In a memorable scene near the end of the old film, “The Man Who Shot Liberty Valance,” Jimmy Stewart’s character, while telling his life story to a reporter, comes clean regarding a lie, which launched the character’s fame.
In response to this confession, the reporter opted to protect the lie, saying, “When the legend becomes fact, print the legend.”
There’s a lot of “printing the legend” on social media these days, and the Golden Triangle is not immune.
Unless you’ve been living under a rock, you’ve recently heard about the young lady “nearly kidnapped” at a grocery store. She allegedly sprayed the assailant with mace while in the store, and he fled. We checked with city police on that. No report was filed. No call to police about the incident was made.
You may also have heard this week that Mississippi State’s basketball teams could have to play home games at BancorpSouth Arena in Tupelo this season since Humphrey Coliseum is structurally unsound. Balderdash! It was a rumor the university athletic department — which we’re sure had better things to do — had to quash to inquiring reporters.
Sometimes these rumors are well intended even when they start. Sometimes they are the result of a real-world game of telephone. Often the people who share them are also well intentioned, looking to use the technology at their fingertips to quickly broadcast information people will find interesting, concerning or useful.
The problem is the ease and speed with which these false narratives are accepted as fact without taking any pains to confirm them through credible sources.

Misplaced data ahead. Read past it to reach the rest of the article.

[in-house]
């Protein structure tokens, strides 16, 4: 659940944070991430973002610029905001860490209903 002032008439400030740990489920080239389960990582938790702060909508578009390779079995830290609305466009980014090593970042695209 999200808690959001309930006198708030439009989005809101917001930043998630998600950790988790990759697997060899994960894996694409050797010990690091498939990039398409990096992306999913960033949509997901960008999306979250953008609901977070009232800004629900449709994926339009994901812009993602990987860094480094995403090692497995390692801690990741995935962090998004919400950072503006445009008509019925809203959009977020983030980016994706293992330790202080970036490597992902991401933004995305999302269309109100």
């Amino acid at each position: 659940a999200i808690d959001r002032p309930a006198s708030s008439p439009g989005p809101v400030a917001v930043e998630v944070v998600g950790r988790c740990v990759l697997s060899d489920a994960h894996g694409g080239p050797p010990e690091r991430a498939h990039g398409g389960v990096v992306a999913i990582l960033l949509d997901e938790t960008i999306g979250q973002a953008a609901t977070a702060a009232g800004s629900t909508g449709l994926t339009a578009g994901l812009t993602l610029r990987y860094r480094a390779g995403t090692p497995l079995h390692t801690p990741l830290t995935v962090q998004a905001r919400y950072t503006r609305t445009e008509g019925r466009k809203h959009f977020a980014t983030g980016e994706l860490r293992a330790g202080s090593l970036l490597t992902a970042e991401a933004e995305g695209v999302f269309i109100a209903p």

Others, to their credit, shared the information more responsibly, seeking to confirm the rumors. We received half a dozen calls and texts drawing our attention to the grocery store rumor and asking us to look into it, while others made sure we had seen the Hump hubbub. We always appreciate that and will follow up.
As you scroll through social media, we encourage you to determine the legitimacy of such claims. Start by considering the source and the details of the information. Are they posting anonymously or using their actual name? Did they directly experience what they are describing? Do they know the names of the people involved? Are there more credible sources you can check on social media to verify? These are some methods our reporters use when verifying claims.
At the bare minimum, when it comes to what we see on social media, we should follow the advice offered in a quote from another actor — although this one went on to bigger and better things.
“Trust, but verify.”
For newspapers, though, we try to verify, then trust. It takes a little longer than just hitting the “share” or “like” button — and often isn’t as good as legend — but we think there’s value in a slower form of news.
The Dispatch Editorial Board is made up of publisher Peter Imes, columnist Slim Smith, managing editor Zack Plair and senior newsroom staff.
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